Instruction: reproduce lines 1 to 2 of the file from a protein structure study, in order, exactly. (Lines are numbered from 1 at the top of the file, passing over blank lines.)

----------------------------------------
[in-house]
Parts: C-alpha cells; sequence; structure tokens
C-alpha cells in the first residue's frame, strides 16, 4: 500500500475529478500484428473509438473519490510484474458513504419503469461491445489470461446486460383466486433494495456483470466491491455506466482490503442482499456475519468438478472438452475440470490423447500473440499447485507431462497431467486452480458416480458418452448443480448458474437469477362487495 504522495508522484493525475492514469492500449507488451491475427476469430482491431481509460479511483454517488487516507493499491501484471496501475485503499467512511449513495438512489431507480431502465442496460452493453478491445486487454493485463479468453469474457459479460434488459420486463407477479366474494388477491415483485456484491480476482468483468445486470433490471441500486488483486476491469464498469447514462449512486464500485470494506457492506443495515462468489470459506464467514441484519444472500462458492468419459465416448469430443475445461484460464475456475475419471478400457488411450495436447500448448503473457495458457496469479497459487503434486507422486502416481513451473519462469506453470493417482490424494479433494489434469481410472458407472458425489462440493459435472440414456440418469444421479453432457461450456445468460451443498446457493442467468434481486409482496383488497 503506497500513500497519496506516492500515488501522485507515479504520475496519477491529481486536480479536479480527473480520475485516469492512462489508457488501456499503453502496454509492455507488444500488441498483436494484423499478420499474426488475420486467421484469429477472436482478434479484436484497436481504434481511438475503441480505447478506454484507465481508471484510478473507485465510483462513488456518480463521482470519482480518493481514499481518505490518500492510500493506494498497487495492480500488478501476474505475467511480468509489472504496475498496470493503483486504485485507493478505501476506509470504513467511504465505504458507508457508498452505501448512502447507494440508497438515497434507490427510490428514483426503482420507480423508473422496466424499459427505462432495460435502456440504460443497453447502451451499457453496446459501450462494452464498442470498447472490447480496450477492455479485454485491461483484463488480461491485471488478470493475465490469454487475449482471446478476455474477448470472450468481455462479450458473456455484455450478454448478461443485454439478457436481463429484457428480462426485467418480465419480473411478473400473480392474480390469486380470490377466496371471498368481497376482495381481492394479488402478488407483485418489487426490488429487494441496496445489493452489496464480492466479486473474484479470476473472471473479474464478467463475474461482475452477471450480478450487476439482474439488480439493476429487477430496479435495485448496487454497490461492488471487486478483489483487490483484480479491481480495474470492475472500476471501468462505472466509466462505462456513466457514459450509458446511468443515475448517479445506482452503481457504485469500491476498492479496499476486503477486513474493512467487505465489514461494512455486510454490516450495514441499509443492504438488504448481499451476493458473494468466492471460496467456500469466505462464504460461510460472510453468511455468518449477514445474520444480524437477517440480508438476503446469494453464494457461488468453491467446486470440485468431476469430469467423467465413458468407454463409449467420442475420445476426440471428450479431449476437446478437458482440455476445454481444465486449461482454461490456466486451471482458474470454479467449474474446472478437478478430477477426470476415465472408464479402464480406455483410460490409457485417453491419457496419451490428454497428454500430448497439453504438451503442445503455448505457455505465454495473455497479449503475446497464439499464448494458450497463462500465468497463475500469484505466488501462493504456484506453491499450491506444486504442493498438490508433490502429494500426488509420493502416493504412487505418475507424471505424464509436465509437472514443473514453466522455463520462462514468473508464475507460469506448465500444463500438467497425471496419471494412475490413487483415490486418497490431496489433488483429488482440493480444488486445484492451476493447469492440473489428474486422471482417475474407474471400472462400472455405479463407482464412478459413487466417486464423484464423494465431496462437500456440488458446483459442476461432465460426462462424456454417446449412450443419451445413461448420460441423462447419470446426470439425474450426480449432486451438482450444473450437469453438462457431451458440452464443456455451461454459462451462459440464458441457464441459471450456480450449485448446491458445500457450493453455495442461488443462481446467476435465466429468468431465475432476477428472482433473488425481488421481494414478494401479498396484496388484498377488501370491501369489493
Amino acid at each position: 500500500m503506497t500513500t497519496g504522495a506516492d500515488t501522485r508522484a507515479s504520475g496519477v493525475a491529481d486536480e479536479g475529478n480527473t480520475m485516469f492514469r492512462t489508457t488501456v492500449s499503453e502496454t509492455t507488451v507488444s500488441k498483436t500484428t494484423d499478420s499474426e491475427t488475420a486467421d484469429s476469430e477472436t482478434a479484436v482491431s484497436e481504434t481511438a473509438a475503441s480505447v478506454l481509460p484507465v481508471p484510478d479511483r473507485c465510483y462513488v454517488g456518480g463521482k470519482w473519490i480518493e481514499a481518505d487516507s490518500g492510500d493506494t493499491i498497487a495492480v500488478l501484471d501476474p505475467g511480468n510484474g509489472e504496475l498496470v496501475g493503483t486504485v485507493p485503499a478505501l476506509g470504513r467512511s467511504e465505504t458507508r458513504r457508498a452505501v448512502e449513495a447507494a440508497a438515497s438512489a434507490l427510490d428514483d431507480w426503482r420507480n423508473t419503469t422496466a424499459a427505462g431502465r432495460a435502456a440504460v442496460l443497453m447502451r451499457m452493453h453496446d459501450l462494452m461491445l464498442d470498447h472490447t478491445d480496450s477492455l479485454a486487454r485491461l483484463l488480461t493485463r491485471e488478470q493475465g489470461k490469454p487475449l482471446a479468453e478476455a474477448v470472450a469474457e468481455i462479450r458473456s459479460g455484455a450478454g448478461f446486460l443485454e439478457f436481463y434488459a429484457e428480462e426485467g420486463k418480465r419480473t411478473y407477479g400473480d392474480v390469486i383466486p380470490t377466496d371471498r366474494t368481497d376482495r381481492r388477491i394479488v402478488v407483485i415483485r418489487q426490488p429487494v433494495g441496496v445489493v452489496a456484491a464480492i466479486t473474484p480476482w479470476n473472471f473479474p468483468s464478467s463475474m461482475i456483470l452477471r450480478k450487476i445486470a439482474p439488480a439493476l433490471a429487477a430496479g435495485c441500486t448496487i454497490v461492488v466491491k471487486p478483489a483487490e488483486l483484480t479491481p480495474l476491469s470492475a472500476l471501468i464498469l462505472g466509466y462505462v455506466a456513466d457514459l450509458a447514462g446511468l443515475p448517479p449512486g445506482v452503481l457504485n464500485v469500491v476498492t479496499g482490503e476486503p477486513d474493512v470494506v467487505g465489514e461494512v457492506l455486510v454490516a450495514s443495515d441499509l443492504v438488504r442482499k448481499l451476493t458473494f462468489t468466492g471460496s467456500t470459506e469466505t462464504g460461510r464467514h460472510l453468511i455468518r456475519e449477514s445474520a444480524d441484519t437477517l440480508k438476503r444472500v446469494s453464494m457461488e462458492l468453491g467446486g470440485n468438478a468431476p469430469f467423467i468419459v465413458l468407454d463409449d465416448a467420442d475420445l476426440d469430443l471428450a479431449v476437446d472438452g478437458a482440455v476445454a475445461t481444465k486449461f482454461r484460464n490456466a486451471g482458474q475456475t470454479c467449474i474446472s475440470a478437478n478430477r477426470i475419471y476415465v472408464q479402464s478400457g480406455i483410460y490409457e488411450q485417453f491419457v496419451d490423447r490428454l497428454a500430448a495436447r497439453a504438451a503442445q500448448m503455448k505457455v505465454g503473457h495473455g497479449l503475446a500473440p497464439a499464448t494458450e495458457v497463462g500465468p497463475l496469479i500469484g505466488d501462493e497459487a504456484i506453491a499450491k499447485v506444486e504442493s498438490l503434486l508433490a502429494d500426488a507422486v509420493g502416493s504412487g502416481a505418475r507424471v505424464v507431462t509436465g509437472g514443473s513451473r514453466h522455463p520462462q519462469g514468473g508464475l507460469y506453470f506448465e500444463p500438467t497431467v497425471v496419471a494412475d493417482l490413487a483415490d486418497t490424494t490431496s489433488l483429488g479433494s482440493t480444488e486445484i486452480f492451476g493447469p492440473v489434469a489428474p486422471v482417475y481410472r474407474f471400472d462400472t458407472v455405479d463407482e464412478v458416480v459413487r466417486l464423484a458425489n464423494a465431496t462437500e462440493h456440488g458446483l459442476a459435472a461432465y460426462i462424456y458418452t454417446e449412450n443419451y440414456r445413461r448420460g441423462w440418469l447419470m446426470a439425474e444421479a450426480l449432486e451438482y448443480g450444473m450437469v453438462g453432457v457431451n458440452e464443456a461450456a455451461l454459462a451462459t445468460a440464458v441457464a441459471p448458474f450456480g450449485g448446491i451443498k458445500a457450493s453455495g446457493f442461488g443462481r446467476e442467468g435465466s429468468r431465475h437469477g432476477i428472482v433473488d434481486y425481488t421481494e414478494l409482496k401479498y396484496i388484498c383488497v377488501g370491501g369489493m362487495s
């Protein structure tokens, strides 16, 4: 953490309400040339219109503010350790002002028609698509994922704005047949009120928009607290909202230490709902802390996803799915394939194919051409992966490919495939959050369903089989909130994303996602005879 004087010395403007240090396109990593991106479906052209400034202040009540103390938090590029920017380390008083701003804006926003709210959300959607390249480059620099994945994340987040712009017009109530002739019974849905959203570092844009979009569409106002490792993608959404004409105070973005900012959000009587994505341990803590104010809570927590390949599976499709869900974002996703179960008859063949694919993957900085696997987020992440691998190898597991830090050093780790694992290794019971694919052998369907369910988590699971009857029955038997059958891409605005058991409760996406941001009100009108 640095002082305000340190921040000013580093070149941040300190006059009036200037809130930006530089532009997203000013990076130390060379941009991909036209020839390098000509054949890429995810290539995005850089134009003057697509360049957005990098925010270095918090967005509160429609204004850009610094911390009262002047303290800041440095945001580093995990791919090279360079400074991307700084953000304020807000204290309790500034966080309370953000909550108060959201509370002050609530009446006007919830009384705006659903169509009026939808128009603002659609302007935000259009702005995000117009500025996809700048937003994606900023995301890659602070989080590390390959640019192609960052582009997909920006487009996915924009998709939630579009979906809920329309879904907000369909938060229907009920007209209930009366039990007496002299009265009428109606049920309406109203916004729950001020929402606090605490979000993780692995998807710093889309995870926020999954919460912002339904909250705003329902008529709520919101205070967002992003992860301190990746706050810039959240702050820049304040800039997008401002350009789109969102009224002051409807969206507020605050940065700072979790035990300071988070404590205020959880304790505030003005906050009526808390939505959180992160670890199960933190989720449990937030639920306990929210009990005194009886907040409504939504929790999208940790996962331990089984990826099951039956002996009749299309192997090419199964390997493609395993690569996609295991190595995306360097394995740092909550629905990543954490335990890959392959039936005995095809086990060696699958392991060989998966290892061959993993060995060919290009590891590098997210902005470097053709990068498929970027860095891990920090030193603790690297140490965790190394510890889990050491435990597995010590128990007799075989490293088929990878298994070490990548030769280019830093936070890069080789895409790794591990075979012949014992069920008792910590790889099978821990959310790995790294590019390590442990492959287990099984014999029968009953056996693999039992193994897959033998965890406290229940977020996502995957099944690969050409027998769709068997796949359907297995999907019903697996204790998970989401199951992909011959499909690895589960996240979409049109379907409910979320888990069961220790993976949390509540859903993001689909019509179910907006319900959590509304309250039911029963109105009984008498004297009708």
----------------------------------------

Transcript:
[in-house]
Parts: C-alpha cells; sequence; structure tokens